Karina Gutsche takes pride in tradition.
While some may rebel against it, the 19-year-old center back for the University of Florida women’s soccer team is defined by it.
Soccer has been in Gutsche’s family for generations. It is a tradition for the father figure of the family to teach his children the game and to keep the family active.
The tradition of playing soccer started with her grandfather’s desire to perform, playing soccer with friends to stay active for a life defined by fitness.
Gutsche’s grandfather, better known to her as ‘Opa,’ left Germany decades ago to start a family in Rochester, N.Y., with her grandmother.
The grandparents created their own circus act, ultimately making them popular enough to appear on the Ed Sullivan Show during the 1960s.
Gutsche said when she was a kid she would tag along with her grandparents after shows in the circus tent and meet the performers.
She even got an unexpected surprise.
“I was able to sit on top of a baby elephant that they were training for shows,” Gutsche said. “It was so exciting being so young and around all these animals.”
But the real passion Gutsche’s grandparents passed on was their love of soccer.
Her grandfather taught her father, and he passed down the passion for soccer to Gutsche and her younger brother and sister.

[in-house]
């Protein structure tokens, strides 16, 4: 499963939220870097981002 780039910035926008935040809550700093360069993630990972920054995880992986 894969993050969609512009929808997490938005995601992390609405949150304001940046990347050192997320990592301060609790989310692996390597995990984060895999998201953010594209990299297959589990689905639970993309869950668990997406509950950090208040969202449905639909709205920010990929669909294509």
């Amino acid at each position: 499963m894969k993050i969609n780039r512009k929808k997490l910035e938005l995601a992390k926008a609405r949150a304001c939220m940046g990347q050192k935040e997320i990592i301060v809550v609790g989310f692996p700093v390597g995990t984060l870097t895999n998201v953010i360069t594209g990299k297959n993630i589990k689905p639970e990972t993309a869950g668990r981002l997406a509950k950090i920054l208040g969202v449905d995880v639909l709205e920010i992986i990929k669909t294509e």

“My dad loves soccer,” Gutsche said. “He really wanted us [Gutsche and her siblings] to play, but if we didn’t want to we didn’t have to. I just knew it was in my heart to play.”
Starting soccer at age 3, Gutsche played for a YMCA youth team in her hometown of Valrico, Fla. Her father coached her throughout her youth soccer days, and her ‘Opa’ was at every game cheering from the sidelines up until his passing in 2001.
“I was still in recreational soccer when my grandpa passed away, and I remember it was really hard for me to play because he was always at my games,” Gutsche said. “Whether he knew what was going on or not, he was still there.”
The then 8-year-old athlete had bouts where she thought about giving up the game.
“There were times where I wanted to stop and not play, but luckily I had my parents keep telling me ‘you shouldn’t, you love it, it’s who you are,’” Gutsche said.
Despite the tough times, Gutsche worked hard and got on roster for the Newsome High School girls’ soccer team.
Her father still kept her focused, coming to every game and reminding her of the tradition.
“Any success I’ve had on the field was impacted by my Opa and my dad,” Gutsche said. “We would say a prayer before each game to remind us of his [Opa’s] support.”
Florida head coach Becky Burleigh recruited the college-bound athlete in 2011.
The five-foot-five sophomore has since become a staple on the soccer field. Stepping up from outside back to the leading defensive role of center back during the Fall 2012 season, Gutsche took her tradition and made herself an unstoppable force.
“It’s my pride,” Gutsche said. “I always have to be the one who defends leaving nothing behind. That’s kind of the mindset I’ve always had.”
Since Gutsche traded up, Florida only allowed one goal in the first five games she played.
The sophomore has played 832 minutes on the field, a total of 17 games in Fall 2012. In nine of those games she led the defense in the center back role.
Gutsche said being a leader in her position inspires her to become a leader for the team as a whole.
“Center back was a leadership position that was thrown upon me, as Becky [Burleigh] would say,” Gutsche said. “I want to be a more vocal leader on and off the field.”